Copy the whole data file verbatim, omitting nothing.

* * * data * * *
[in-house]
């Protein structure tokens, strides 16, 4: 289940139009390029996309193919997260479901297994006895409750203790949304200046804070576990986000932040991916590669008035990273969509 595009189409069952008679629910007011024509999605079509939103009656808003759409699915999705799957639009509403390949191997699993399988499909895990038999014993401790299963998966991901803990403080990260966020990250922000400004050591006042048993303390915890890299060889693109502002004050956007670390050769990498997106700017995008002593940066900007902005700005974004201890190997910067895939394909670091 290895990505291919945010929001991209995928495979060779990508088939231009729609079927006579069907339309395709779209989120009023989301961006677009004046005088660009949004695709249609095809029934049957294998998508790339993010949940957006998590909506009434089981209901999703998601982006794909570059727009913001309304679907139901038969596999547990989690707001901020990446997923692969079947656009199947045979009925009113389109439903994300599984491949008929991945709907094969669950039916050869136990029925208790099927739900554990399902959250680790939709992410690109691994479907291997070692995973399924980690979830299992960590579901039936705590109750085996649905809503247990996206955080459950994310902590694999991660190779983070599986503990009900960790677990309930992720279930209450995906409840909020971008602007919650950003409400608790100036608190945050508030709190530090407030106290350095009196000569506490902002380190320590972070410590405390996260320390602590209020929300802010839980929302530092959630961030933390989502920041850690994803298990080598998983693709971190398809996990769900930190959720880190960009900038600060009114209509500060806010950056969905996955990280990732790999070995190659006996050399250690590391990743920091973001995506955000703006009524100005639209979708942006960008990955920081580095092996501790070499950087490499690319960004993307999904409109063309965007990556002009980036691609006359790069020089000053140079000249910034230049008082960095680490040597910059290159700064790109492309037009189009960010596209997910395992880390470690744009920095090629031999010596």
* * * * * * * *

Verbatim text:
[in-house]
């Protein structure tokens, strides 16, 4: 289940139009390029996309193919997260479901297994006895409750203790949304200046804070576990986000932040991916590669008035990273969509 595009189409069952008679629910007011024509999605079509939103009656808003759409699915999705799957639009509403390949191997699993399988499909895990038999014993401790299963998966991901803990403080990260966020990250922000400004050591006042048993303390915890890299060889693109502002004050956007670390050769990498997106700017995008002593940066900007902005700005974004201890190997910067895939394909670091 290895990505291919945010929001991209995928495979060779990508088939231009729609079927006579069907339309395709779209989120009023989301961006677009004046005088660009949004695709249609095809029934049957294998998508790339993010949940957006998590909506009434089981209901999703998601982006794909570059727009913001309304679907139901038969596999547990989690707001901020990446997923692969079947656009199947045979009925009113389109439903994300599984491949008929991945709907094969669950039916050869136990029925208790099927739900554990399902959250680790939709992410690109691994479907291997070692995973399924980690979830299992960590579901039936705590109750085996649905809503247990996206955080459950994310902590694999991660190779983070599986503990009900960790677990309930992720279930209450995906409840909020971008602007919650950003409400608790100036608190945050508030709190530090407030106290350095009196000569506490902002380190320590972070410590405390996260320390602590209020929300802010839980929302530092959630961030933390989502920041850690994803298990080598998983693709971190398809996990769900930190959720880190960009900038600060009114209509500060806010950056969905996955990280990732790999070995190659006996050399250690590391990743920091973001995506955000703006009524100005639209979708942006960008990955920081580095092996501790070499950087490499690319960004993307999904409109063309965007990556002009980036691609006359790069020089000053140079000249910034230049008082960095680490040597910059290159700064790109492309037009189009960010596209997910395992880390470690744009920095090629031999010596």